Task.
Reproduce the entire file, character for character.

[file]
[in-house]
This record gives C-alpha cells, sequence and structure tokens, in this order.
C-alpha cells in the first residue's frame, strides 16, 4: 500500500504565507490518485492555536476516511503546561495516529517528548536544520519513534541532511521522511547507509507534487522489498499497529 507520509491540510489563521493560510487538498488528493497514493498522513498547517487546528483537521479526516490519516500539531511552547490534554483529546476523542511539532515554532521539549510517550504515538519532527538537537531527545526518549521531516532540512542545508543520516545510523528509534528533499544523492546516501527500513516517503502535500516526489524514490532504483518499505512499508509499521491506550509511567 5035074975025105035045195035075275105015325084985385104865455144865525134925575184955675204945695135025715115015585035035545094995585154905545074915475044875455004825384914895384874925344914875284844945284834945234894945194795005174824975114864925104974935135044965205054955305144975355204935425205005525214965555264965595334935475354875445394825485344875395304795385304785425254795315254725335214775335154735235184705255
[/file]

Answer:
[in-house]
This record gives C-alpha cells, sequence and structure tokens, in this order.
C-alpha cells in the first residue's frame, strides 16, 4: 500500500504565507490518485492555536476516511503546561495516529517528548536544520519513534541532511521522511547507509507534487522489498499497529 507520509491540510489563521493560510487538498488528493497514493498522513498547517487546528483537521479526516490519516500539531511552547490534554483529546476523542511539532515554532521539549510517550504515538519532527538537537531527545526518549521531516532540512542545508543520516545510523528509534528533499544523492546516501527500513516517503502535500516526489524514490532504483518499505512499508509499521491506550509511567 5035074975025105035045195035075275105015325084985385104865455144865525134925575184955675204945695135025715115015585035035545094995585154905545074915475044875455004825384914895384874925344914875284844945284834945234894945194795005174824975114864925104974935135044965205054955305144975355204935425205005525214965555264965595334935475354875445394825485344875395304795385304785425254795315254725335214775335154735235184705255